Let’s talk about children. Either you hold that children are intrinsically valuable or you do not. If you hold them valuable, then they are fully entitled to all rights as well. For example children are entitled to due process even though they have not reached our legally defined “age of majority”. Similarly a parent cannot “terminate” the life of a child because the child was crimping their style. We all know this. However, it gets in the way of some people’s agendas. And that is when you observe their verbal gymnastics as they try to confuse and argue away another person’s rights.

        Nevertheless, no one has a right to “safety” because safety is completely subjective. Further, even if safety was objective, it would be impossible to provide safety to anyone. Of utmost importance, one person’s desire for safety does not override another person’s desire to exercise any right.

        Any time there is a potential conflict of “rights” between two people, the resolution is exceedingly simple. Either person can do whatever they want as long as what they want doesn’t involve forcing the other person to do something against their will. But that doesn’t work for the monsters in the world who want to use, abuse, dominate, consume, exploit, and control others. Hence we have gun grabbers.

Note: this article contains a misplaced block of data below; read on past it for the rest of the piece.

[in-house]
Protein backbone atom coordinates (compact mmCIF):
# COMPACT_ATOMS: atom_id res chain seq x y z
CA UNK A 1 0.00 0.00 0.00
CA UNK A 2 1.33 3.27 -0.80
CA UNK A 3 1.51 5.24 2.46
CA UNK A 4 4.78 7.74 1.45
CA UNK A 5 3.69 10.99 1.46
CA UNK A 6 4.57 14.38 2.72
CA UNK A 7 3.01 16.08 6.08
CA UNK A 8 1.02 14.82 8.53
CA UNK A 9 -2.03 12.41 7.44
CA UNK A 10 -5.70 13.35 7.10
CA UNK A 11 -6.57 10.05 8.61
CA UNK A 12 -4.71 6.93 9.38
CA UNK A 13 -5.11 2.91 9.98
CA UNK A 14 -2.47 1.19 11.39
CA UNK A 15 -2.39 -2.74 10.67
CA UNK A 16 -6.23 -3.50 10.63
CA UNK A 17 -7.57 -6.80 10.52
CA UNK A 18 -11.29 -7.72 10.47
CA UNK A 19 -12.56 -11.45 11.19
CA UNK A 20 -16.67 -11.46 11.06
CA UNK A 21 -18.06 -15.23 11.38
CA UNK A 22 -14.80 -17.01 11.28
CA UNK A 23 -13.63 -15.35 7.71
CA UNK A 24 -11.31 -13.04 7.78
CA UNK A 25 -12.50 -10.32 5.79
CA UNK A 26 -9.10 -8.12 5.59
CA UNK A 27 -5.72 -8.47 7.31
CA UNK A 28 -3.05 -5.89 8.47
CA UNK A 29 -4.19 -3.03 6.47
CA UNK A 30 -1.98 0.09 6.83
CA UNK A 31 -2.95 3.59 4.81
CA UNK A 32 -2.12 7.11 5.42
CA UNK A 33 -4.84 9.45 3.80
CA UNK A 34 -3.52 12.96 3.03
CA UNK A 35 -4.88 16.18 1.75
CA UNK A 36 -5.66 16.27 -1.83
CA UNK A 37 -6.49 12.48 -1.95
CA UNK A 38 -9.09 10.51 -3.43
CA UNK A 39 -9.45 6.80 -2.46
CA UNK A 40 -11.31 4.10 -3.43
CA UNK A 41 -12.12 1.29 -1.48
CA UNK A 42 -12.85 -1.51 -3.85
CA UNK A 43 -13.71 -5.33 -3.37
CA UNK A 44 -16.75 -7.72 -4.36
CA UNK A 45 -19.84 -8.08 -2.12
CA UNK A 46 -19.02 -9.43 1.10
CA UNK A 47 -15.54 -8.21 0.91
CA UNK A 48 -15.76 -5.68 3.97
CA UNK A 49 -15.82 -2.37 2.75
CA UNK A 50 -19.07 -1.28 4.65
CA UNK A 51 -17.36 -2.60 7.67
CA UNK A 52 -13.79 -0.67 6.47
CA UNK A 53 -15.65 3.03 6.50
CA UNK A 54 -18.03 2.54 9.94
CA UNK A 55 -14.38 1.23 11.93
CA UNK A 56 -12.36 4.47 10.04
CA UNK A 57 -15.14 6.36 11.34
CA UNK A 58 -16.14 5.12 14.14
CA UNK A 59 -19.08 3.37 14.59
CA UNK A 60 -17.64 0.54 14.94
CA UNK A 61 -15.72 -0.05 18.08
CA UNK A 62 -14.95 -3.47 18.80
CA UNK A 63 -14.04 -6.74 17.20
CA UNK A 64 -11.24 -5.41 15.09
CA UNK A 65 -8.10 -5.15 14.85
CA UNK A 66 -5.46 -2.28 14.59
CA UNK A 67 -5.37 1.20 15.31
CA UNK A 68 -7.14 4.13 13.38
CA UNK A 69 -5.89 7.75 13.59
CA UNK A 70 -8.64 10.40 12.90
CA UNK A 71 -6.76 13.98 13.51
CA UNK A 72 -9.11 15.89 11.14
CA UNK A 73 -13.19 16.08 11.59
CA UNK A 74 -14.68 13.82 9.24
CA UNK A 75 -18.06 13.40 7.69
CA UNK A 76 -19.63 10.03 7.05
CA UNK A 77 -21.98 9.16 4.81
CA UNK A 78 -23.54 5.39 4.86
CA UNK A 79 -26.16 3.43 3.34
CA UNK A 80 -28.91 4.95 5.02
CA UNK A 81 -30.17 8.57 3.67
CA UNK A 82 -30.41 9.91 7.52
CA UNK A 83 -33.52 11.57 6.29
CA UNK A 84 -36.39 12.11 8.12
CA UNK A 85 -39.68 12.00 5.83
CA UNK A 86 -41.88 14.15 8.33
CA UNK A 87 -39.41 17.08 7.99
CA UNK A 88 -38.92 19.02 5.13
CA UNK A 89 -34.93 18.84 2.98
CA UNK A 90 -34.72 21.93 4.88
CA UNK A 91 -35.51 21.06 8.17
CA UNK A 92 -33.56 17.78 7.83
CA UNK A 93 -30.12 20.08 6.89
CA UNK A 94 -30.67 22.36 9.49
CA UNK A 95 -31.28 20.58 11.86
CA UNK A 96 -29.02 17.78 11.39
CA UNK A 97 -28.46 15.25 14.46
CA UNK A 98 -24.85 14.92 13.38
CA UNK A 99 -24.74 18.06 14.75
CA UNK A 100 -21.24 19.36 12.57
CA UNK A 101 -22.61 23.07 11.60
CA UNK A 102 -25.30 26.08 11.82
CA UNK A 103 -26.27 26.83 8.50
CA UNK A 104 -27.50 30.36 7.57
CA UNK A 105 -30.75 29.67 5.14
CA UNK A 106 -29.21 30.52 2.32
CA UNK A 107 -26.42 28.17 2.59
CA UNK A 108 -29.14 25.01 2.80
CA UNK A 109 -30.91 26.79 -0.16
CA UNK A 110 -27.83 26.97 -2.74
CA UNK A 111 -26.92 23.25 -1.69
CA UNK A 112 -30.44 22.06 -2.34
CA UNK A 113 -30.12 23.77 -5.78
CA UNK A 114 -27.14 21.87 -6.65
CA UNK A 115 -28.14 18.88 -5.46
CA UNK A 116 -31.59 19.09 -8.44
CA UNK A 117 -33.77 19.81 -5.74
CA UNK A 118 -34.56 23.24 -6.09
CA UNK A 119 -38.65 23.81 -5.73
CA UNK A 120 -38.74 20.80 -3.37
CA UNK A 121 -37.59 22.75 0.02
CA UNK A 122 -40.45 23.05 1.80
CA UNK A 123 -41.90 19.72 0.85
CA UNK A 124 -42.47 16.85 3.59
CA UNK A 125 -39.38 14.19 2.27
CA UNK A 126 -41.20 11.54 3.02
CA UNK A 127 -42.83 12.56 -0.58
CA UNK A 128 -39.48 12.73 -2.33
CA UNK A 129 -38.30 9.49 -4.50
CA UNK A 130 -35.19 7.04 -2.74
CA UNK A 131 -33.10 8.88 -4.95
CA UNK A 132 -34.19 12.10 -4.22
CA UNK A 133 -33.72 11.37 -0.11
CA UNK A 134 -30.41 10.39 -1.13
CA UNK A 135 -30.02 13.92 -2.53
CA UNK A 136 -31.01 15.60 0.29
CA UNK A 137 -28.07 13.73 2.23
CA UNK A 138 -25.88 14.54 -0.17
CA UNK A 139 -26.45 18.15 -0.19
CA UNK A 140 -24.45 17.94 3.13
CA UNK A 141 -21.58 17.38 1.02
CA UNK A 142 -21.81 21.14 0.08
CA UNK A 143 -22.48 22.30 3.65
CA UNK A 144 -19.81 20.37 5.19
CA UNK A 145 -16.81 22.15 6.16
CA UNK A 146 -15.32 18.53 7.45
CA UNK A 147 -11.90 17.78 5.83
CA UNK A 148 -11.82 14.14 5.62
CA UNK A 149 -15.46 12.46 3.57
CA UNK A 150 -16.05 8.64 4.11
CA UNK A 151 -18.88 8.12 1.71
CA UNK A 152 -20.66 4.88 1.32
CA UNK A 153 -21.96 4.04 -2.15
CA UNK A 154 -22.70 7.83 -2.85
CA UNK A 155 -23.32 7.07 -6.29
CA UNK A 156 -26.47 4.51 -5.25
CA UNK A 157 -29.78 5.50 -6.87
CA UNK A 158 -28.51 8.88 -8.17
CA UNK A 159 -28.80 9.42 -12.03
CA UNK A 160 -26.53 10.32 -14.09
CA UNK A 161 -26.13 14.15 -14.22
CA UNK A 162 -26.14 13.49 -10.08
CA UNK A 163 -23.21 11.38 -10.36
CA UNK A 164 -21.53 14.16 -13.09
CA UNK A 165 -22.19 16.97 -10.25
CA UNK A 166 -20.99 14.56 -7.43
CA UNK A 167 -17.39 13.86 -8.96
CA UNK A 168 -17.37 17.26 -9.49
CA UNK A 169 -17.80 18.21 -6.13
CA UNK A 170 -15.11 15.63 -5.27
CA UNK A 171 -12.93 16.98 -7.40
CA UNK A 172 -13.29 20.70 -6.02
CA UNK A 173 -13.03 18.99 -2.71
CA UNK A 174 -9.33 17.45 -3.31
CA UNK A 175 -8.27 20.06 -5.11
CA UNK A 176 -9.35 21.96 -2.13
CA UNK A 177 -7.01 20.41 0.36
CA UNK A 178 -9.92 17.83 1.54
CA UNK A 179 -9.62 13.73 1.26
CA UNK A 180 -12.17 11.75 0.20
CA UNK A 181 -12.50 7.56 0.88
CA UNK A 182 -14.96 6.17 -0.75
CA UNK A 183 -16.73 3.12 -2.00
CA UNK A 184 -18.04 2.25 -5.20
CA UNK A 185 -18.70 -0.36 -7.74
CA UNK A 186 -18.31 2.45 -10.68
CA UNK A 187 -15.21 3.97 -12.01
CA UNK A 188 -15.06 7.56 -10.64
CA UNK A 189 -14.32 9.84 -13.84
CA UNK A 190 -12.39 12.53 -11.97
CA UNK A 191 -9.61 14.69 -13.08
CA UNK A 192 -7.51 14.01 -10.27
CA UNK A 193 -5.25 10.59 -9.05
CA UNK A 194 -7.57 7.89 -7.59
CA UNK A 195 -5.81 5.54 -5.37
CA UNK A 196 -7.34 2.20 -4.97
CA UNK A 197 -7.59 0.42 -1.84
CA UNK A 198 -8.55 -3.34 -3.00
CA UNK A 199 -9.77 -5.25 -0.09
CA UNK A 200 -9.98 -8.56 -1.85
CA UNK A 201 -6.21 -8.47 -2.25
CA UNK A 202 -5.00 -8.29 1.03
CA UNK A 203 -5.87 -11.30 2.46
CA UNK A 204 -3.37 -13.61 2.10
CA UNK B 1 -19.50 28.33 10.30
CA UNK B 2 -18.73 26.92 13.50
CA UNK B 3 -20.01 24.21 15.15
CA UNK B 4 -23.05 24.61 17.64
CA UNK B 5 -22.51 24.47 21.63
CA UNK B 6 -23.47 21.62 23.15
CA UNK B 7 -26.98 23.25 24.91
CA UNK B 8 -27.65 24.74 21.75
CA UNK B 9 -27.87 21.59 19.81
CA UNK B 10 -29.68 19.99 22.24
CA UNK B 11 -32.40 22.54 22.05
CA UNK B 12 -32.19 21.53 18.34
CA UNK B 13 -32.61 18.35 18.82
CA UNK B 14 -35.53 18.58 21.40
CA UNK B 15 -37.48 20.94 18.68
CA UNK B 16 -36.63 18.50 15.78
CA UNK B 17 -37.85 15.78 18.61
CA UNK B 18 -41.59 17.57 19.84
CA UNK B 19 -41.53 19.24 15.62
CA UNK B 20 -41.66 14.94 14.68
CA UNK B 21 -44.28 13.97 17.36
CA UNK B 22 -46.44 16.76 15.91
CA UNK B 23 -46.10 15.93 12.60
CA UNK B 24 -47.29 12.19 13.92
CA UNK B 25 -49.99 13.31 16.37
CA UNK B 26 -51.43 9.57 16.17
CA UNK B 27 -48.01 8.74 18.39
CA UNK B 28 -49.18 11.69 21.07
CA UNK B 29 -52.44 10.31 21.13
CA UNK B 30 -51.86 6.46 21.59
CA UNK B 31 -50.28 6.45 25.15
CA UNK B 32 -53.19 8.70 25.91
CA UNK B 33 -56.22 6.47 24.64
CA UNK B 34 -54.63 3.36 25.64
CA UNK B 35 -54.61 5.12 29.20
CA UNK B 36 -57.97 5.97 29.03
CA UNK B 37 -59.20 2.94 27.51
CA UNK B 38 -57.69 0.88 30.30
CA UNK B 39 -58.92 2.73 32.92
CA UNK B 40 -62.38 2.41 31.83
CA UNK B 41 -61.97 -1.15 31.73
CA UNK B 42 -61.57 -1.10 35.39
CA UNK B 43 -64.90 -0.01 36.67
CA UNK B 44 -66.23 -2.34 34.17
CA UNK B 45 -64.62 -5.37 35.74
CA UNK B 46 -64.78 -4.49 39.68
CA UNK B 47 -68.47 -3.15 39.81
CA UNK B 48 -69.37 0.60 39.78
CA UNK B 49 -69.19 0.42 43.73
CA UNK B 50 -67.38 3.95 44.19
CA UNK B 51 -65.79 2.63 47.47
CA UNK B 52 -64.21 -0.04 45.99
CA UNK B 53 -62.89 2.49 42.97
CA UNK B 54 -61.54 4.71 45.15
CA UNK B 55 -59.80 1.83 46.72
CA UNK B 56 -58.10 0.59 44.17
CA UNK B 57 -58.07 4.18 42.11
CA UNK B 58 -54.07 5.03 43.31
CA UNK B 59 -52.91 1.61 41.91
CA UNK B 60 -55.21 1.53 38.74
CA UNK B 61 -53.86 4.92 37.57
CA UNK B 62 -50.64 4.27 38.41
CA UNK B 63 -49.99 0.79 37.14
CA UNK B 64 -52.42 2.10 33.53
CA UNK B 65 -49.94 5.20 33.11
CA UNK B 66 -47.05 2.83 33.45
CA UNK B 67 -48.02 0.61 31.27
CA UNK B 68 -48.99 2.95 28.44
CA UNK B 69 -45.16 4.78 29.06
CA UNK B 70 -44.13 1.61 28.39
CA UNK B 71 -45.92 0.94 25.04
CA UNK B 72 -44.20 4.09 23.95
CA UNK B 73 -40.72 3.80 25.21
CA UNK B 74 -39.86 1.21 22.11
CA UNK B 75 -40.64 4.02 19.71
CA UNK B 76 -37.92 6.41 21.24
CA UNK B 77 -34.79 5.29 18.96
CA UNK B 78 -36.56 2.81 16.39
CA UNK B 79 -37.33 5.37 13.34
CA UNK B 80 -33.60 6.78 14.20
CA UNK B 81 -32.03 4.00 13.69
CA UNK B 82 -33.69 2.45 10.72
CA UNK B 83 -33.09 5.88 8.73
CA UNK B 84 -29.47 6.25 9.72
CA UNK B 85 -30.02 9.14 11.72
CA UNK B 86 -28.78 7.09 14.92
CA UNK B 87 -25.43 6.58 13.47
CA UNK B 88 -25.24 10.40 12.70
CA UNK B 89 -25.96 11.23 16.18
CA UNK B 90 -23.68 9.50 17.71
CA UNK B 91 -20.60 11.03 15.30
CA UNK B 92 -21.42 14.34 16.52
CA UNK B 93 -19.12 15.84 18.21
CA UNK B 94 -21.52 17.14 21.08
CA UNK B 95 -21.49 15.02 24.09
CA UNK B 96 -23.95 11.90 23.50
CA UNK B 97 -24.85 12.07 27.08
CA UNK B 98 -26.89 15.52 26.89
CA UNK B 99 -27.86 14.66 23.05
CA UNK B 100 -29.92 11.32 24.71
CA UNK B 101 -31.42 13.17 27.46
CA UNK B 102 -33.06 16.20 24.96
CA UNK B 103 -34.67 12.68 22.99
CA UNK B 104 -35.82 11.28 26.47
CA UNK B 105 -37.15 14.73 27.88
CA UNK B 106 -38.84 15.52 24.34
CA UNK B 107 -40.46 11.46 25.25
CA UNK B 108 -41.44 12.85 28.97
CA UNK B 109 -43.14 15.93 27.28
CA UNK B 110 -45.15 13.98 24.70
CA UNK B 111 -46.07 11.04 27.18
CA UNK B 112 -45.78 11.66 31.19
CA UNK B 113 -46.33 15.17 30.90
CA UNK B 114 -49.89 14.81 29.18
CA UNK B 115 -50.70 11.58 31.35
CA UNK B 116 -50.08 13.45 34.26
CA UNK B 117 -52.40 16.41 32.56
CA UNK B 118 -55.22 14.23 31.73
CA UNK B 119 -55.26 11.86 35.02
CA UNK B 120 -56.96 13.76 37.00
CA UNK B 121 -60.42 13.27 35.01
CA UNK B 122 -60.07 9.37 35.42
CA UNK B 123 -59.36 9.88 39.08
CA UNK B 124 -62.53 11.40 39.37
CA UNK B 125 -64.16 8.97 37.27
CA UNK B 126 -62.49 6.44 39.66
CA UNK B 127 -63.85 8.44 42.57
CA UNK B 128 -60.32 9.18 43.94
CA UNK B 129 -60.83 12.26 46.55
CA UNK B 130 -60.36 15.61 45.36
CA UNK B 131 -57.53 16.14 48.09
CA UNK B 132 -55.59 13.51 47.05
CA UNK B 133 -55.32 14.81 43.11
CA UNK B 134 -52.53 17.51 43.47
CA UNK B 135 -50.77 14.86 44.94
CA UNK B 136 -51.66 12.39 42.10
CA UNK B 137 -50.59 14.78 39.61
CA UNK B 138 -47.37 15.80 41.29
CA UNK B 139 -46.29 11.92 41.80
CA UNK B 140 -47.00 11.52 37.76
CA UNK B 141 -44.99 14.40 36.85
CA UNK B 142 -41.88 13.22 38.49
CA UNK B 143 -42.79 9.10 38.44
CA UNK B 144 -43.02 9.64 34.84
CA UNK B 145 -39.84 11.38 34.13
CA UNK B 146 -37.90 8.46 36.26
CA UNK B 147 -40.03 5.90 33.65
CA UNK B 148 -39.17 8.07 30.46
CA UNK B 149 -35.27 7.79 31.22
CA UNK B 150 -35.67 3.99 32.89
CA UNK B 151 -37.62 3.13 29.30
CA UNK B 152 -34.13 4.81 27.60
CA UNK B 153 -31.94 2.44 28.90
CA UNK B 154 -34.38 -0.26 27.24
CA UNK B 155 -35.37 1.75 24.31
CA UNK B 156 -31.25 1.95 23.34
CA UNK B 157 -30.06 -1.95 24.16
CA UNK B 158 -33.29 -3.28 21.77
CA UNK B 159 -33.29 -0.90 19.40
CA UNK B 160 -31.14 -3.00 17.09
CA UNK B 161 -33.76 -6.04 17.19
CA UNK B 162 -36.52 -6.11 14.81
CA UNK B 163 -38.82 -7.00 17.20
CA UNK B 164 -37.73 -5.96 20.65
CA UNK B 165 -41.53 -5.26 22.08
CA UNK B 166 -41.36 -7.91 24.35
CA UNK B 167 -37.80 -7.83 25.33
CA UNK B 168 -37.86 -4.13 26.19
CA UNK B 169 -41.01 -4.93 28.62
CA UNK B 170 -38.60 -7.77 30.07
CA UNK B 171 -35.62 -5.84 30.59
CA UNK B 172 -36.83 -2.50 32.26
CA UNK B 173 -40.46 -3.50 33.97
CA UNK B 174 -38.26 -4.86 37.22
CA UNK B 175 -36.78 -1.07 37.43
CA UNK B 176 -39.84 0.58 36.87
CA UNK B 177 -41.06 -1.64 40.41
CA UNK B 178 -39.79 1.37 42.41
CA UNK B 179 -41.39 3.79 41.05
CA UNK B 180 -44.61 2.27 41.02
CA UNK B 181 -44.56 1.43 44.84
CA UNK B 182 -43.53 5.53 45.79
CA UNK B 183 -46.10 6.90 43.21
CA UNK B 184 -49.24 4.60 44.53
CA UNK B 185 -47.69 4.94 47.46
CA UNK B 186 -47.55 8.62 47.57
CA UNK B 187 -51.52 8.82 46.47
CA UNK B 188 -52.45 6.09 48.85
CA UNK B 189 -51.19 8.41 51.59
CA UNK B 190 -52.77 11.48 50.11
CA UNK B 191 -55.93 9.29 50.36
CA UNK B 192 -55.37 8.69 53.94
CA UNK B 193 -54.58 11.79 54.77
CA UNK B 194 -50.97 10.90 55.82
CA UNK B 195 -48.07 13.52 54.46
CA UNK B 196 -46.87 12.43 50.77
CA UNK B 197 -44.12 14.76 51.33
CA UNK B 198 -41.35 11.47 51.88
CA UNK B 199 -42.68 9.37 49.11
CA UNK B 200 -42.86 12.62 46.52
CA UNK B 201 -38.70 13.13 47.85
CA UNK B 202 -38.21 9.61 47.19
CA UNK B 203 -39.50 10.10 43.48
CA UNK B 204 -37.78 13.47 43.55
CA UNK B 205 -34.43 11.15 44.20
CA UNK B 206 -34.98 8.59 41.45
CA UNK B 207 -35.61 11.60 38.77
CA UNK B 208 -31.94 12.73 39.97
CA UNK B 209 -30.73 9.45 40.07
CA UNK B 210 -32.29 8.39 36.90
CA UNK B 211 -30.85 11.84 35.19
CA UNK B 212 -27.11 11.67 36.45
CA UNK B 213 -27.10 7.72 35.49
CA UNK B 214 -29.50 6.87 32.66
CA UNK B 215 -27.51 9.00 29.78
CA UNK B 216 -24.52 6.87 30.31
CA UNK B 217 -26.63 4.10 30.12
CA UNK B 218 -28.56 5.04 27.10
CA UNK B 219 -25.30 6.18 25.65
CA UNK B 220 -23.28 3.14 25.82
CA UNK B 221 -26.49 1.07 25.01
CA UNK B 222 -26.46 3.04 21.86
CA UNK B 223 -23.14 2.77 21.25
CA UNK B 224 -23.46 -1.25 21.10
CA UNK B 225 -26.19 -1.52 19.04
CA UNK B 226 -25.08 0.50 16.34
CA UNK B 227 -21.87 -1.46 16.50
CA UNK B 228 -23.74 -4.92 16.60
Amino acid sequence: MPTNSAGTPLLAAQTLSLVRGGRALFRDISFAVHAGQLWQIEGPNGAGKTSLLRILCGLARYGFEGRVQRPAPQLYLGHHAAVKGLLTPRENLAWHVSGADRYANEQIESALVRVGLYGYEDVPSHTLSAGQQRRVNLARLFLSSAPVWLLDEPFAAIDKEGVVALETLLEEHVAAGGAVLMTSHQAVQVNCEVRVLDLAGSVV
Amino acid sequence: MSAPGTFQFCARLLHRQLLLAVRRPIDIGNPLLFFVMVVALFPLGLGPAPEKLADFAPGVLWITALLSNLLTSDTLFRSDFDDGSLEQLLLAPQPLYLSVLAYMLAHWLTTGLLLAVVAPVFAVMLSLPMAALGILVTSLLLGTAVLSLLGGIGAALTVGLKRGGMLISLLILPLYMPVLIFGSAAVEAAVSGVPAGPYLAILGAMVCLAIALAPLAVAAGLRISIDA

7. Also, note the obligatory reference to gun banners as “courageous.” There is nothing courageous about agreeing with the ruling class that it should become more powerful.

    • They are about as courageous as thoes guys who buy some surplus ACUs and troll for women at the mall, telling war stories that would have made them p!ss their pants if they were real soldiers.

      • Off topic i know, but…Does that really happen? Sounds like a good way to get your ass kicked. Also, since when did ACU’s get you laid? Didn’t ever do much for me…maybe because I sweat like a hog and smelled like a locker room after I got off duty? Anyone who’s that desperate for a$$ has some issues. Probably more so than the antis, and they deserve to be pilloried equally, or better yet, if caught, make them join the infantry.